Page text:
Understanding unstructured data with language models
Understanding unstructured data with language models


As data scientists, we've seen a rapid improvement in the last decades in the tools available for working with structured data (be it tabular data, graph data, sensor data etc.). Yet, the vast majority of our data (Merrill Lynch puts the figure at roughly 90%) is *unstructured*, and lives in the form of documents, emails, reviews, reports and chat logs etc.

Many of us are far less familiar with how to analyse and understand this trove of unstructured data. This talk focuses on language models, one of the most fundamental tools for working with unstructured data. Language models are all around us (although we're probably unaware of them), underpinning everything from Word's spellchecker to home assistants like Alexa.

While plenty of "out of the box" language modelling libraries exists, the first part of the talk focuses on getting an thorough understanding of what a language model is, and how it works. We'll touch on key ideas from statistics and information theory, and see how Alan Turing, in developing techniques to break Nazi codes at Bletchley Park, created the smoothing techniques which remain widely used in language models today. We'll then proceed to the present day, looking at how techniques like word vectors and transfer learning have yielded an improved generation of tools.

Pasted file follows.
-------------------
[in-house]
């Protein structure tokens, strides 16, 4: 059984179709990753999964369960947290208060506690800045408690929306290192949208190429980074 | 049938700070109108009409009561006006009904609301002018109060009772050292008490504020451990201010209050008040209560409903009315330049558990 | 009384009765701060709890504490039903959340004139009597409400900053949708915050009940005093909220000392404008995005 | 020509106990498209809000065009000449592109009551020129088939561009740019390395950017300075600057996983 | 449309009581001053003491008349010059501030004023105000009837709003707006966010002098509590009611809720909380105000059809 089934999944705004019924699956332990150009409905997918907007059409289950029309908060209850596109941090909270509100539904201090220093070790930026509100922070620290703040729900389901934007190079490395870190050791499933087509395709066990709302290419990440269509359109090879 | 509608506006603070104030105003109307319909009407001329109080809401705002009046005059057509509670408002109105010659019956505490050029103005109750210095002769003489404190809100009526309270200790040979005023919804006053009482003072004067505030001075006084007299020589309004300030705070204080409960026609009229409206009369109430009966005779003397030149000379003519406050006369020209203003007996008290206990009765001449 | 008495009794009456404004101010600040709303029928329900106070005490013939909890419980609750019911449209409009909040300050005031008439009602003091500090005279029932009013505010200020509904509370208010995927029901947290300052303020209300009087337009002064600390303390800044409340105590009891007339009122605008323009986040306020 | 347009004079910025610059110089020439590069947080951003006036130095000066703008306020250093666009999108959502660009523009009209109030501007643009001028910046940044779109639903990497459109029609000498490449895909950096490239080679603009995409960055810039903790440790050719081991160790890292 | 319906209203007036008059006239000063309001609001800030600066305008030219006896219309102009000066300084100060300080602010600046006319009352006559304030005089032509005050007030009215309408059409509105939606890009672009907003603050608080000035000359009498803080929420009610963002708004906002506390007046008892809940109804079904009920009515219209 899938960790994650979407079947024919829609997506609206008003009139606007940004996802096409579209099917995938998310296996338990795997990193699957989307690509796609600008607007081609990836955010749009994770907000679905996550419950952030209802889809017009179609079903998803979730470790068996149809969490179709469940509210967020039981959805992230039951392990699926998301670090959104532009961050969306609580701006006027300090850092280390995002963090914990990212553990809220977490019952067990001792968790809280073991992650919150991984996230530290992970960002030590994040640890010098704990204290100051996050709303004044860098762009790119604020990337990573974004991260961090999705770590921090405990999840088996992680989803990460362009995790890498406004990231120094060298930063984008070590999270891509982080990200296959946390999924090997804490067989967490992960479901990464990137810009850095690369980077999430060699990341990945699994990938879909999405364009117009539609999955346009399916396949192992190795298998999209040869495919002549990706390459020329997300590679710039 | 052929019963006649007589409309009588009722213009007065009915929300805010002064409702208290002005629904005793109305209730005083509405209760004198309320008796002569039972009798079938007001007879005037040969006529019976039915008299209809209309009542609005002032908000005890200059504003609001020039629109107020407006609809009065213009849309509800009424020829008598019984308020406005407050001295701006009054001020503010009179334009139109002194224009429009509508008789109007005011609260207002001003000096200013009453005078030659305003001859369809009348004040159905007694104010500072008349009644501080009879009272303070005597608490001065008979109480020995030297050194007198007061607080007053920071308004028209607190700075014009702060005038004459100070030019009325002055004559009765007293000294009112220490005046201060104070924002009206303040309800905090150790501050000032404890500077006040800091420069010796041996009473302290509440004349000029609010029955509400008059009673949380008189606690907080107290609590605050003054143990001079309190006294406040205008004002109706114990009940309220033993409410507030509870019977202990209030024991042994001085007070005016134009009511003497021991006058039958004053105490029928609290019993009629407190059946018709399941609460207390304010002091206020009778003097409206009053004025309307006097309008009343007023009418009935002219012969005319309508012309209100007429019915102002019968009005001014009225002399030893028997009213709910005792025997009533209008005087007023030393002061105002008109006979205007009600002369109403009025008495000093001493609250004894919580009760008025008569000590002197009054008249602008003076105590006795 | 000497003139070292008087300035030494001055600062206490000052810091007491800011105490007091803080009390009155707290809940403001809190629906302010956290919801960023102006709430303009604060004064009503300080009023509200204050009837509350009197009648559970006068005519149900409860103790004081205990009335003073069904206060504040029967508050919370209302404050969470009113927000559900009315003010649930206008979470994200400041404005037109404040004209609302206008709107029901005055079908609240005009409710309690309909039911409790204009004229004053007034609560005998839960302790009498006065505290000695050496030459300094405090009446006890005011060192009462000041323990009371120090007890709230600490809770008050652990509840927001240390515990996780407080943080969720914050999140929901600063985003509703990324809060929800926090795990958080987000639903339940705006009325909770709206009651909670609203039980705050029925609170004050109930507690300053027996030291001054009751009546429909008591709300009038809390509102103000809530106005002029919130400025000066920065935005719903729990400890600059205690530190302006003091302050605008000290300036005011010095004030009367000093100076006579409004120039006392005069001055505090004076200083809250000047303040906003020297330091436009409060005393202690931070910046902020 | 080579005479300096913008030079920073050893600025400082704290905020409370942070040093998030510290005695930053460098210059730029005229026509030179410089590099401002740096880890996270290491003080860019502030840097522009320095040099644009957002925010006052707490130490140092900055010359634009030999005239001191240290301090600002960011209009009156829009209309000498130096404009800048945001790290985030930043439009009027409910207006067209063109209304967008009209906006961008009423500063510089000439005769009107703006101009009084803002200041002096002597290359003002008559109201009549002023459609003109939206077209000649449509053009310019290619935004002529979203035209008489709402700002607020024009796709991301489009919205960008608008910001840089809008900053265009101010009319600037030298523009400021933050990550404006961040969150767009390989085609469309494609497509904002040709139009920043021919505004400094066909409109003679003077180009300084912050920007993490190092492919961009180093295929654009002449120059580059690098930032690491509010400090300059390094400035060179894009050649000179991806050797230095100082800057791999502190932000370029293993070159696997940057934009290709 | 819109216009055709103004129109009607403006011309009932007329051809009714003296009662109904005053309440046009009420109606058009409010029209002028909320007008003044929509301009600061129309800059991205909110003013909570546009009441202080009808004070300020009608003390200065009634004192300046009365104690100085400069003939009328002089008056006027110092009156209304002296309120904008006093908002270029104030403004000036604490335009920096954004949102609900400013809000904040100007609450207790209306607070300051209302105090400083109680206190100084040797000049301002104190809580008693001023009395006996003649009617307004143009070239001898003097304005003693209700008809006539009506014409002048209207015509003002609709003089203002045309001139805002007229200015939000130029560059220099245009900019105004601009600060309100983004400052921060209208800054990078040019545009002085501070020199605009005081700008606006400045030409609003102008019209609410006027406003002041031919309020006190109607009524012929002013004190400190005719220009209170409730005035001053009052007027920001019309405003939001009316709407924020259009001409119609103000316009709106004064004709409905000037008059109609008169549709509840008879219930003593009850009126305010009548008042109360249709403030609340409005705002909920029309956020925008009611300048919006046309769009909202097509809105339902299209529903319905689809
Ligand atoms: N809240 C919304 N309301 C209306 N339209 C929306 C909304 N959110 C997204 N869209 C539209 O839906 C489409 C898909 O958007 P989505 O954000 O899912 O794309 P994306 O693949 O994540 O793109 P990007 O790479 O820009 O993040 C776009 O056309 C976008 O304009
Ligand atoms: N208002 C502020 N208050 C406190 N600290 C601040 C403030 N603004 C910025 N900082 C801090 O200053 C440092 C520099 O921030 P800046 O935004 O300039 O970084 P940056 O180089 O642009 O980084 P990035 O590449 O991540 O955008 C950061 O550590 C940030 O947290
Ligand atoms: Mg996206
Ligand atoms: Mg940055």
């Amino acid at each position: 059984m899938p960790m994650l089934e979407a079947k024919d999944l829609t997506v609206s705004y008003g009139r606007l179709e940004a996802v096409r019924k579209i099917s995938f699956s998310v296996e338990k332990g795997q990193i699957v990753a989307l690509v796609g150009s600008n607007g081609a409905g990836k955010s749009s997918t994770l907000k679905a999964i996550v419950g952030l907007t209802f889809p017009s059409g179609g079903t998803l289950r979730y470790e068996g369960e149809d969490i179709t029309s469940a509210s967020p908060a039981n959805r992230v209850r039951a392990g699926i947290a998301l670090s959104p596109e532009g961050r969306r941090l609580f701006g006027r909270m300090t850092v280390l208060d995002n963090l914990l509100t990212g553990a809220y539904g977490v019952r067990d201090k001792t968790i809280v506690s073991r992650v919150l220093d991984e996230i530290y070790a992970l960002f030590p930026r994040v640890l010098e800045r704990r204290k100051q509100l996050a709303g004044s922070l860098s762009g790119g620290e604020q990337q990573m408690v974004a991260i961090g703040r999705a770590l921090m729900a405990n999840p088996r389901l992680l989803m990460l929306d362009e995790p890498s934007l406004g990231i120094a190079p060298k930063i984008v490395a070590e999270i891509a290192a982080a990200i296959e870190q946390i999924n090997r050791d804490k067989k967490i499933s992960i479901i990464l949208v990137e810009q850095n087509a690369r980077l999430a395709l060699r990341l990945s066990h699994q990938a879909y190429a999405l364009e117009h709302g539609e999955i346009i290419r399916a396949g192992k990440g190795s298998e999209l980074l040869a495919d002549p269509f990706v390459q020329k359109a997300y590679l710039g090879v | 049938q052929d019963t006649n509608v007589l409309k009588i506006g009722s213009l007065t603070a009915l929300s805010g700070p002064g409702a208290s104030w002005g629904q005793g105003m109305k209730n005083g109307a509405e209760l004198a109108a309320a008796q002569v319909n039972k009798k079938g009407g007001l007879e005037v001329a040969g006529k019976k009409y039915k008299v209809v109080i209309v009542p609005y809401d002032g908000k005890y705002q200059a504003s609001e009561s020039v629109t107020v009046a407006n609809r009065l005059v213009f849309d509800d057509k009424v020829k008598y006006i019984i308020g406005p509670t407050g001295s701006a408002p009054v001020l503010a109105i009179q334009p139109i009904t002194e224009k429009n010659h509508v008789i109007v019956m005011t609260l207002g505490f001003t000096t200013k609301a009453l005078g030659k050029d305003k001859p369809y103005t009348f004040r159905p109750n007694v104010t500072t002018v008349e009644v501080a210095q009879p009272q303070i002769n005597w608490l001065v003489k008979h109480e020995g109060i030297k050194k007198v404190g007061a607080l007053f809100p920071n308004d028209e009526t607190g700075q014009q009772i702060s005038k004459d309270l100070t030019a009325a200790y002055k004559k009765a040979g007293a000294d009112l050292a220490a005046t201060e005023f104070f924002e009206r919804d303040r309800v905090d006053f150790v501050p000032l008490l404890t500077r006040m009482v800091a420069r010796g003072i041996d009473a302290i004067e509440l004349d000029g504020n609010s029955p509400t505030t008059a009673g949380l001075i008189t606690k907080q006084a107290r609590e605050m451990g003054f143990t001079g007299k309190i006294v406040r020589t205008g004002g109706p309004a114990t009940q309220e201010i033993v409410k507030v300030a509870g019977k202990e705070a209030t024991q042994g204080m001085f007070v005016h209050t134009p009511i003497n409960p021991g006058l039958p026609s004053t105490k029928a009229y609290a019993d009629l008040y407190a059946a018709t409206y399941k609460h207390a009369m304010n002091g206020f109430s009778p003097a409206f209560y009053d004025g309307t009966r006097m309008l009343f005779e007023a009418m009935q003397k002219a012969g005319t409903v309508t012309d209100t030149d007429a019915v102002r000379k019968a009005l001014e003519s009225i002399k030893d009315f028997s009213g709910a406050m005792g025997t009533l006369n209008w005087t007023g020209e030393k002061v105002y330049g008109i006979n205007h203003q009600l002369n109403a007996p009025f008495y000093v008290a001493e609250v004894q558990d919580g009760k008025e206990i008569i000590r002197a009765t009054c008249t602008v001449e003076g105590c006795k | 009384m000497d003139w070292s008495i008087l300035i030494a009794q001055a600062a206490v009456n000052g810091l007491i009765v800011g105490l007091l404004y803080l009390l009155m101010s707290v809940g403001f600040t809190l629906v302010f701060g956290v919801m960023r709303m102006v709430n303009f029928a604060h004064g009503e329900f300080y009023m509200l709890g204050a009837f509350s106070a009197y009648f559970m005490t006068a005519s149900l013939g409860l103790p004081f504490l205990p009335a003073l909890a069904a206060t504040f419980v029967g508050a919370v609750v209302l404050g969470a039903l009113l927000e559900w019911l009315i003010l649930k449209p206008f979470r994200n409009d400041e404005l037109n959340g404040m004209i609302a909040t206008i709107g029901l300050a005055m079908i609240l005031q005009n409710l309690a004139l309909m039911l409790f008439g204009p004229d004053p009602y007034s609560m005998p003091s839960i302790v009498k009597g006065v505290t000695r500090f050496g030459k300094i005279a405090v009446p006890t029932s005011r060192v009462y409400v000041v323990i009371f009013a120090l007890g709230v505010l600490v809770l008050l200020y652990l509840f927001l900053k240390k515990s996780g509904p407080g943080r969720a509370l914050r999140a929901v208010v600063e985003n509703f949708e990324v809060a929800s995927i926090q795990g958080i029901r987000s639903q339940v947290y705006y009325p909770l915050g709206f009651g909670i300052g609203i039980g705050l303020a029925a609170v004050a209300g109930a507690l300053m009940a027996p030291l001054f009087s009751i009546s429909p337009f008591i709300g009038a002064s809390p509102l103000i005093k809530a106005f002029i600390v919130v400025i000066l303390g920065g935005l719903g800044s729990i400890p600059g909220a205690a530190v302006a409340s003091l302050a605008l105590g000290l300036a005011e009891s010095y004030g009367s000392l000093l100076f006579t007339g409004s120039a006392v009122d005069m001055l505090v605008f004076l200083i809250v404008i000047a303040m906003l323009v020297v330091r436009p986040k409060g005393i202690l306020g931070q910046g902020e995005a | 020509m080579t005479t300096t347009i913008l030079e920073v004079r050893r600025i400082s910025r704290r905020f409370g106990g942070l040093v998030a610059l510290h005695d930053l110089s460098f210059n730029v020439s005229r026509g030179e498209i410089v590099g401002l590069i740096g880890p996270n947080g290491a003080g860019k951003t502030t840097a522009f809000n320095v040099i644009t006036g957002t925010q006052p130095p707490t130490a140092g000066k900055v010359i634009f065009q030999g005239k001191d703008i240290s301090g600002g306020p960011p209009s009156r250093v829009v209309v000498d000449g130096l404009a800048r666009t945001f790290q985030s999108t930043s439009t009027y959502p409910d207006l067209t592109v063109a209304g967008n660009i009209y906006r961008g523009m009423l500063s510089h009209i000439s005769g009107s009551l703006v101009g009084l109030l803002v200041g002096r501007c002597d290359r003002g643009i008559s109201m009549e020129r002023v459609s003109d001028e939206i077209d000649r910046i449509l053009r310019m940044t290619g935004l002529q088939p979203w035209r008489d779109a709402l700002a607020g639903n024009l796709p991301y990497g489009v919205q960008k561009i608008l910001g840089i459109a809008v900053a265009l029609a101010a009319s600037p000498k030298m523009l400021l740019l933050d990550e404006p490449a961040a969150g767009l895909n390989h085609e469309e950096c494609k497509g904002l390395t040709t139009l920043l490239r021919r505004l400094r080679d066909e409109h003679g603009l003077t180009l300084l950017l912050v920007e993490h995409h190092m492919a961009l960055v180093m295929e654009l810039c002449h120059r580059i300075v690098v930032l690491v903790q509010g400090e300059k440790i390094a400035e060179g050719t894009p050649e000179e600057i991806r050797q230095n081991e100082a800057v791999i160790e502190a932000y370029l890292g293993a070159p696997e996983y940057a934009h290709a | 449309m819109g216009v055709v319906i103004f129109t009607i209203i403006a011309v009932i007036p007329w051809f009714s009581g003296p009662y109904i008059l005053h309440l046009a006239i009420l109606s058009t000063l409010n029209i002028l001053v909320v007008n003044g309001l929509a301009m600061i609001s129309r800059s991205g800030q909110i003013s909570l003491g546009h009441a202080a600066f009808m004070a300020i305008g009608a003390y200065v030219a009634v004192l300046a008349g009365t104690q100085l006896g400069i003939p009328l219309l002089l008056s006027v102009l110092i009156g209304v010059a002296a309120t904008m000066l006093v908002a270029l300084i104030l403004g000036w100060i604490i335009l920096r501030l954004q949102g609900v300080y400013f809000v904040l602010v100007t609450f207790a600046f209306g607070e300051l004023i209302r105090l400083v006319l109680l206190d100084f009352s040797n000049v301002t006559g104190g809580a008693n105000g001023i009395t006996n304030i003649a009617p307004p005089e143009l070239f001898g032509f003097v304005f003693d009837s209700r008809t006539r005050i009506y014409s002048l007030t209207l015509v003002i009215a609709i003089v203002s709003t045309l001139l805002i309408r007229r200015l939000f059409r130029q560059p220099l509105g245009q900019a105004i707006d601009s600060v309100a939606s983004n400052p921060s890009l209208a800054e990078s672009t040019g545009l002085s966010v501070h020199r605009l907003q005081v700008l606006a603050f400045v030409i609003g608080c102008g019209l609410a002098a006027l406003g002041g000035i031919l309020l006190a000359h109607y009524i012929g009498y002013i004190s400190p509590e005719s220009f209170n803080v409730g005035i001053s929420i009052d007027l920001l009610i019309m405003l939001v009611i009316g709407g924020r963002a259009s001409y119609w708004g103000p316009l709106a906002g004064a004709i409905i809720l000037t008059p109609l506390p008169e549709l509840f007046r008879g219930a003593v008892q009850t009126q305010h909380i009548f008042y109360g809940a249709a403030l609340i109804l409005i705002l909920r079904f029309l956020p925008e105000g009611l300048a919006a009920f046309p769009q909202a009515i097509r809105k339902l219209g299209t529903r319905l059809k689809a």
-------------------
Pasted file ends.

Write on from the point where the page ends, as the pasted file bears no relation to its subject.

In the second half of the talk, we'll look at how we can practically use language models to understand unstructured data. Specifically we'll explore:

- Classification - the canonical application of language models, they can help us identify spam, analyse sentiment or perform unsupervised clustering. We'll look at a famous case where language models were able to successfully identify a Shakespeare forgery.
- Predictive modelling - if I were to look at your Tweets (and nothing else), could I guess your gender? It turns out state-of-the-art techniques can successfully predict it with an 80%+ success rate. We'll look at how language models can enrich your datasets with additional demographic or contextual data.
- Information retrieval - finally, we'll see how language models have been used extensively (for example in the legal sector), to extract targeted insights from enormous data sets.


Alex Peattie is the co-founder and CTO of Peg, a technology platform helping multinational brands and agencies to find and work with top YouTubers. Peg is used by over 2000 organisations worldwide including Coca-Cola, L'Oreal and Google.

An experienced digital entrepreneur, Alex spent six years as a developer and consultant for the likes of Grubwithus, Huckberry, UNICEF and Nike, before joining coding bootcamp Makers Academy as senior coach, where he trained hundreds of junior developers. Alex was also a technical judge at the 2017 TechCrunch Disrupt conference.

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